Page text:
Jan had never done anything more heroic then shout for the guard beacuse he'd imagined he'd seen a sea serpent. But when Jan discovers water trickling through a desolate stretch of the dike that protects his low-lying village, he knows that he has to act quickly. Full color.Jan had never done anything more heroic then shout for the guard beacuse he'd imagined he'd seen a sea serpent. But when Jan discovers water trickling through a desolate stretch of the dike that protects his low-lying village, he knows that he has to act quickly. Full color.Read Less
Acceptable. A book with obvious wear. May have some damage to the cover or binding but integrity is still intact. There might be writing in the margins, possibly underlining and highlighting of text, but no missing pages or anything that would compromise the legibility or understanding of the text.
Fair. Good copy for reading, may have heavy page wear with writing textual notes highlighting or be an heavily used ex library copy with library markings, stickers or stamps. Dust jacket or accessories may not be included.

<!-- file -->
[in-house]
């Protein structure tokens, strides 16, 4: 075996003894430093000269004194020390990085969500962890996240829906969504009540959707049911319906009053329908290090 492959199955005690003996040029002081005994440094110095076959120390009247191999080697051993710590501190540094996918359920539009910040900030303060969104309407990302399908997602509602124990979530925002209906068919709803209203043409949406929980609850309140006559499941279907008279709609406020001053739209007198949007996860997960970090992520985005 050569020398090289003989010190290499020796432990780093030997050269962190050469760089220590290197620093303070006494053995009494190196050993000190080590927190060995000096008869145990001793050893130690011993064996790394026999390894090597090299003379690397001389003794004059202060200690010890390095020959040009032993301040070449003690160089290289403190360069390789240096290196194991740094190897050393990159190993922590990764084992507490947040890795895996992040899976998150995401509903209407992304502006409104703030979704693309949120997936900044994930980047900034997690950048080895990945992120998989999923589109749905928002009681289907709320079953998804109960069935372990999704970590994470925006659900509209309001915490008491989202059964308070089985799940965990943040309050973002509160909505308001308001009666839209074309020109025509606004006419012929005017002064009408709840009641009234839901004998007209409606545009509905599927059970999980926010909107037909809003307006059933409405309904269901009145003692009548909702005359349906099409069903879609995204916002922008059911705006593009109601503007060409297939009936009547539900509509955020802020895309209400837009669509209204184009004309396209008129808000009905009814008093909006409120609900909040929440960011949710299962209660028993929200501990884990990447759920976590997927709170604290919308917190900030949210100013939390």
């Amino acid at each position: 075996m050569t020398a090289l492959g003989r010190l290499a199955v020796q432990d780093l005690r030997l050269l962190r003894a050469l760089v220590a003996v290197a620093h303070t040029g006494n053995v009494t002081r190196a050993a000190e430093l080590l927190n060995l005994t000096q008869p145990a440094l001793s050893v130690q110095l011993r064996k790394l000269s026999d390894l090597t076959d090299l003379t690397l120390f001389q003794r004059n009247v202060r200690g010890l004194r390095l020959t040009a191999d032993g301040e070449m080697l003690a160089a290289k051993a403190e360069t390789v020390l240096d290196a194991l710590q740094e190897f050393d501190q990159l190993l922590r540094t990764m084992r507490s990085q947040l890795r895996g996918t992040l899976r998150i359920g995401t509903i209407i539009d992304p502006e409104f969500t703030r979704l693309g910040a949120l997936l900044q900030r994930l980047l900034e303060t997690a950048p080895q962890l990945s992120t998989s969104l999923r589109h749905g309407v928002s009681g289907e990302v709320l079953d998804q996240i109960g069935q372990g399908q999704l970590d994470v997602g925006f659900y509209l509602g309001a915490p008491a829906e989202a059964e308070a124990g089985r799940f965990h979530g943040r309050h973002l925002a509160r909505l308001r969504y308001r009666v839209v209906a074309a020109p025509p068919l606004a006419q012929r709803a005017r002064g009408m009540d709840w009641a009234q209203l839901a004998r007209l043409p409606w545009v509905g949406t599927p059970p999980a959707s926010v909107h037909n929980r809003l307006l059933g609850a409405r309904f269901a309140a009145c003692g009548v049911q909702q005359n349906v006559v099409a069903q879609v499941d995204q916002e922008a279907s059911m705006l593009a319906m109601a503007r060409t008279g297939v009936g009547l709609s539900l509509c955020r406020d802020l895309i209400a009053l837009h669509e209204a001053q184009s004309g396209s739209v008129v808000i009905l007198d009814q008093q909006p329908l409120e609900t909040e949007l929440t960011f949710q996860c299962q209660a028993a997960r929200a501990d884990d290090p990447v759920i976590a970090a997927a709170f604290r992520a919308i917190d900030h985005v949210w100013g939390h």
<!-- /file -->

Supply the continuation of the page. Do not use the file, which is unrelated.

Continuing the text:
Publishers Weekly, 1991-06-28 The classic folktale about the Dutch boy who saved his country from flooding by plugging a leak in a dike is illustrated with Locker's characteristically sprawling landscapes. PW said, ``The scenery is magnificent, creating a chiaroscuro effect that is visually stunning.'' All ages. (Sept.)
Publishers Weekly, 1987-08-14 This retelling of the traditional Dutch folktale is coupled with Locker's masterful oil paintings, which recall well-known works such as Rembrandt's ``Night Watch'' and several Vermeers. A little boy, Pieter, is sent to his room because he has misbehaved. So his grandmother tells him of another bad boy, Jan, who held back the sea. Pieter serves merely as the framework for the account of the legend, which distances readers from the action. The scenery is magnificentluminous skies, light-infused landscapes, a tumultuous seacreating a chiaroscuro effect that recalls the Dutch masters. However, Jan is merely a detail in the paintings. The real thrust of the taleJan's mischief, his fear at the discovery of the leak, his determination, his misery through the night, the suffering and then pride of his parentsis lost in the paintings; the text is overshadowed by the grand scale of the artwork. All ages. (September) (c) Copyright PWxyz, LLC. All rights reserved
Copyright in bibliographic data and cover images is held by Nielsen Book Services Limited, Baker & Taylor, Inc., or by their respective licensors, or by the publishers, or by their respective licensors. For personal use only. All rights reserved. All rights in images of books or other publications are reserved by the original copyright holders.